My like is for the first half of your comment. I’ve heard some interesting arguments, but I remain unconvinced on the importance of the question.
However, if your ethical system depends on whether you’re living in a simulation, it has much, much deeper problems. As far as anyone has ever been able to test, the laws that govern our universe are deterministic and apply everywhere without fail. Why should morality/responsibility depend on what, if any, (computational?) substrate instantiates those laws? Seems a bit like saying the truth of 2x2=4 depends on whether you use a calculator.
Also, the second half of your comment would seem to invalidate the first. If the existence of moral responsibility depends on whether we are living in a simulation, then answering that question should be one of our species’ absolute highest priorities. Whereas if we say the question is unimportant, that ought to imply that its truth or falsehood has no important consequences.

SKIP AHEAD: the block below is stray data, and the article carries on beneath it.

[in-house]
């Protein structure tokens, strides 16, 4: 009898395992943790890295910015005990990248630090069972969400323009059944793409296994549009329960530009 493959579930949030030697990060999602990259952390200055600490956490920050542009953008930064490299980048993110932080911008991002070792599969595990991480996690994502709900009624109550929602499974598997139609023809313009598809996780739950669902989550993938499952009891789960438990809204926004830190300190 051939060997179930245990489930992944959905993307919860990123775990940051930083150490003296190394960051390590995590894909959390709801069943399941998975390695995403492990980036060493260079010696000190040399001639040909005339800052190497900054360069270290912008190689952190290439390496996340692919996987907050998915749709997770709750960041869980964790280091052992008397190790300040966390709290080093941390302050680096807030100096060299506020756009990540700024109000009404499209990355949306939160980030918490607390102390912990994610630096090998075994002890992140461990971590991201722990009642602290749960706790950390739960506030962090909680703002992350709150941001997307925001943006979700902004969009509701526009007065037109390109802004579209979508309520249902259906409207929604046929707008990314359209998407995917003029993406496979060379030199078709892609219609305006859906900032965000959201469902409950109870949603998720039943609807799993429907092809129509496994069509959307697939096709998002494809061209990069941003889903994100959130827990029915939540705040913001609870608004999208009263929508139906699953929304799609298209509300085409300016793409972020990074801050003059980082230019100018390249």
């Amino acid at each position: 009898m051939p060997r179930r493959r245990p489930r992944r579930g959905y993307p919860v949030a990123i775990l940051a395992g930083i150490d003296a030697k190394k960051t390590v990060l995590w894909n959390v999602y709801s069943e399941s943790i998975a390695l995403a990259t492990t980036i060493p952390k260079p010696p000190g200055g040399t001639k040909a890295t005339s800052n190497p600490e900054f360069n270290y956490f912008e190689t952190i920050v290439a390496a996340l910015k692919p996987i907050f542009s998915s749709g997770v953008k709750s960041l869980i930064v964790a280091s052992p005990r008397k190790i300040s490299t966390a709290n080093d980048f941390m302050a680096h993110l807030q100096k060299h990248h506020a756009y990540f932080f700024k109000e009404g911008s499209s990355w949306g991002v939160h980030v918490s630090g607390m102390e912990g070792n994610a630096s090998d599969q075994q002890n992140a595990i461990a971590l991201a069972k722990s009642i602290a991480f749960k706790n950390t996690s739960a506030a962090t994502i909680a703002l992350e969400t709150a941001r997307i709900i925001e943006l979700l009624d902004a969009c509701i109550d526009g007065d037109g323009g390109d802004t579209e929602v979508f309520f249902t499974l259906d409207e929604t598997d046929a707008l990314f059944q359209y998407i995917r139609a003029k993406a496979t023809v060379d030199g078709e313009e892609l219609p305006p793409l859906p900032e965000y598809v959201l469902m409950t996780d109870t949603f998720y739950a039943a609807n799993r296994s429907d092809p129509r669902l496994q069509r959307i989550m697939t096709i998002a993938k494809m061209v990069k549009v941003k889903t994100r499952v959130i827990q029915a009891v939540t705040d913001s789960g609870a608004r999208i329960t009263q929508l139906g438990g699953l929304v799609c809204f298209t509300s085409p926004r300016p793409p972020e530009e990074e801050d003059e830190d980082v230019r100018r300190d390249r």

Whatever metaethics you subscribe to (wherever your ethical principles come from), things that are important are so at least in part because we as sentient, sapient beings find them so. Should my behavior depend on whether I believe I am a simulation, or not? In either case, why? If an important question with profound impacts is undecidable even in principal, something very strange is going on. (Why postulate that what I value depends sensitively on a free variable each of us can set however we want in our own beliefs without contradicting one another? Why not cut the middle man and say we can each choose what to value directly?)